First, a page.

While “Sick and Tired” is a catchier song, Dior also raps about using drugs as a successful young musician who’s living fast and never going back home, in a more vulnerable and honest way. “I get high sometimes, it gets lonely at night/I just can’t help it, I don’t do it on purpose, no,” he sings in “Runaway Kid.” For a number one pop album in the world, the rap songs Dior produces are diverse, as he talks about experiences and emotions many may not have dealt with themselves but can jam to nonetheless. Being a versatile artist, anyone who listens can escape their head and relate or simply vibe although they may not understand. 

Although the life of money, drugs and babes is considered a glamorous lifestyle in rap, and one many like to hear about, Dior isn’t afraid to expose why he takes drugs, his battles and the war he’s constantly in as he stumbles in and out of using drugs all while living life to the fullest.  

“Now everyone’s the same, like a sickness to my brain/I won’t let ’em get me,/I won’t sell my soul/I’ma let ’em hear my pain, sell it for a Patek wrist,” Dior raps in the Chorus of “Sickness.” The reason why emo rap made such a large and in charge appearance is because writing off regrets attracts a crowd of gen-z teens and young adults who normalized talking about mental illness, and the forever scars that heartbreak leaves. But while it’s rap, it’s not rap many prefer. With Dior’s clever features on this album, such as Lil Baby, Barker and MGK, there are sad songs, but catchier ones too, because life isn’t all sad. That way, it reaches almost all of the rap listeners with an unfiltered lense many can recognize, but don’t typically hear. 

Although the album cover does not illustrate any themes in the lyrics to represent this album, the silhouette of Dior’s face doesn’t expose the sadness in his eyes that he pours out into almost all nine songs, or bags that reveal sleepless nights. Written on any face is a million stories told by ancestors and the person’s own hardships. Only by listening to Dior’s music can one begin to understand his experiences in life with love, fame and loss and his perception of himself. With no face or art, nothing can be assumed until the full picture is painted in Dior’s music. As far as anyone can tell by the cover, his mind is vacant. Behind his silhouette is a reddish, orange wall and a yellow stripe over his eyes. Before every dark night is a beautiful sunset, and although life for a rockstar can be paradise, as he expresses in his music, night always falls and suddenly the mind isn’t so vacant.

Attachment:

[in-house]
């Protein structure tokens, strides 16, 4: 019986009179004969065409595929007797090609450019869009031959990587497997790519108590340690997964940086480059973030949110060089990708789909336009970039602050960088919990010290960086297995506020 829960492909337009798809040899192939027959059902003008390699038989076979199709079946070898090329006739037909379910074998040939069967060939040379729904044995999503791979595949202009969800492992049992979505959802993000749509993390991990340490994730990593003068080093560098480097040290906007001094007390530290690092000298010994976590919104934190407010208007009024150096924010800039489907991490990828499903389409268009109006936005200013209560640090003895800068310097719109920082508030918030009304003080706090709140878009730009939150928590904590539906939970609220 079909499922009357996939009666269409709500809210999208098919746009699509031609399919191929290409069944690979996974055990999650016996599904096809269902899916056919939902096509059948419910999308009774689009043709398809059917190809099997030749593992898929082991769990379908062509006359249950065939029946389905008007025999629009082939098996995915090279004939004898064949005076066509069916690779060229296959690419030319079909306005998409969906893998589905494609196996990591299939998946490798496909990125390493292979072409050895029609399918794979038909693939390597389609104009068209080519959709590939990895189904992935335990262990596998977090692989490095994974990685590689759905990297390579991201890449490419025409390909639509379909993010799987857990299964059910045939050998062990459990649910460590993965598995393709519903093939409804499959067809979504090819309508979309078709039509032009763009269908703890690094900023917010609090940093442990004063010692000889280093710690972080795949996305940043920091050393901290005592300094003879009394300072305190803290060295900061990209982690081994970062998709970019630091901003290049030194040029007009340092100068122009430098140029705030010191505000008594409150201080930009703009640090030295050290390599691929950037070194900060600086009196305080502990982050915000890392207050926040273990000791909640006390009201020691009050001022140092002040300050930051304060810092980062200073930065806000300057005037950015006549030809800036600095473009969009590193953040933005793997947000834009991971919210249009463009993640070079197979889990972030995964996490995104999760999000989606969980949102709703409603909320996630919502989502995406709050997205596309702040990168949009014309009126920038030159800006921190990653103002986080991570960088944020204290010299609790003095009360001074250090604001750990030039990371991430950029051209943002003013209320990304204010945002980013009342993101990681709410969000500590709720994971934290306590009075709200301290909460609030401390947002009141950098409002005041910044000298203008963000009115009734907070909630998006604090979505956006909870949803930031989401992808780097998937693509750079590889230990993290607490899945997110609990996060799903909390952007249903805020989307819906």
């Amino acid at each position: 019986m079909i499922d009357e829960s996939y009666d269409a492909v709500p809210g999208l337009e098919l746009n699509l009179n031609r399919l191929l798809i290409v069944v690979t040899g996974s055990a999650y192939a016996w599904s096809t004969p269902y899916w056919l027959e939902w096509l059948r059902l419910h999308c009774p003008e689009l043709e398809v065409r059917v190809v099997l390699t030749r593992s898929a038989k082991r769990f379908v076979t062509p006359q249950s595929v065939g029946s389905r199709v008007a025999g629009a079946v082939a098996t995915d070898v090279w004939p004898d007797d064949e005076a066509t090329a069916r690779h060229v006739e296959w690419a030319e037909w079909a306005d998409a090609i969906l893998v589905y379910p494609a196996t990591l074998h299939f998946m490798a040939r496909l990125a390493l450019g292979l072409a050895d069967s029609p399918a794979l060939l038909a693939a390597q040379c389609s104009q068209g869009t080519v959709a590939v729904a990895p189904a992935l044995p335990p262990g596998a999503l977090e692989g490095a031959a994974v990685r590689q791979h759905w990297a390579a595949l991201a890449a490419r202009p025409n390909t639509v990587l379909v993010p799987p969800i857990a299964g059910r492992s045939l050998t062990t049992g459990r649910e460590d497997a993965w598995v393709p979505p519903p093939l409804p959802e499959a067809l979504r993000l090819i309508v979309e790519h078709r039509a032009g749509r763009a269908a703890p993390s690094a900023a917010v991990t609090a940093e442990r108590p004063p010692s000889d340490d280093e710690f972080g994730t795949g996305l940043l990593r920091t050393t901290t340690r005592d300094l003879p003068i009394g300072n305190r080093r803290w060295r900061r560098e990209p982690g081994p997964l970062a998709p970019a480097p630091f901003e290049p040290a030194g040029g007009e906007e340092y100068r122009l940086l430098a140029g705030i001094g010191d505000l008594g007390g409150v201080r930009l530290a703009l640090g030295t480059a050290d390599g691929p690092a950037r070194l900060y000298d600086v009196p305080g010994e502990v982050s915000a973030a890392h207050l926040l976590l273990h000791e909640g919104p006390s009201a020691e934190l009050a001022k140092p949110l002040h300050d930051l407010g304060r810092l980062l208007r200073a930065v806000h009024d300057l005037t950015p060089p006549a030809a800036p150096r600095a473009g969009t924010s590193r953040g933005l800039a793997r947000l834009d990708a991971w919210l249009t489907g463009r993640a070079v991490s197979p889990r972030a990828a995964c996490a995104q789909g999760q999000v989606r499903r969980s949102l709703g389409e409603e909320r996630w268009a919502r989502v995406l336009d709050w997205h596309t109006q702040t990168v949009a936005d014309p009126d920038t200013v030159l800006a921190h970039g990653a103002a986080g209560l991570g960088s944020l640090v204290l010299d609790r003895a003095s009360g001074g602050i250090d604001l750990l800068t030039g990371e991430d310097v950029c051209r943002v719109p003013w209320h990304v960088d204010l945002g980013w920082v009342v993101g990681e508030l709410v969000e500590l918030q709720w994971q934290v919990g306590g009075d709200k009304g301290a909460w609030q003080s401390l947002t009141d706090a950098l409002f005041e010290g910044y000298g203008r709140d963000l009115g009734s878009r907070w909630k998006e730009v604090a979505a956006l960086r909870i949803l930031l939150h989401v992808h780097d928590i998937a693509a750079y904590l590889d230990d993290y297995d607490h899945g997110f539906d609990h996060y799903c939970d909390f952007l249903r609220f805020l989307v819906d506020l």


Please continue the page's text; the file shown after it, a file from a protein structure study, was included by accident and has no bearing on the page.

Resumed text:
Dior has this emotionless messiness in his eyes in every picture, behind his dangling dreads and hand positioned over his mouth, leaving only his sad eyes. But his presence is much different than emo icons Lil Peep or Travis Barker. He has the image and flow of a rapper, stunting with his sneakers and flashy new chains, but instead of a trap beat or drill music, he’s adding an upbeat and catchy rhythm to pair with his indulging and truthful lyrics. It’s emo rap, but with a flair radio stations and mainstream music are used to, without being done before. Hence being a #1 pop album. Dior doesn’t sugar coat his life, and he honestly could have you crying in the club or on the couch. 

Slowly but surely Dior is claiming a spot for emo rap by laying down a cushion of sounds most are used to, for an unstoppable dance floor underneath.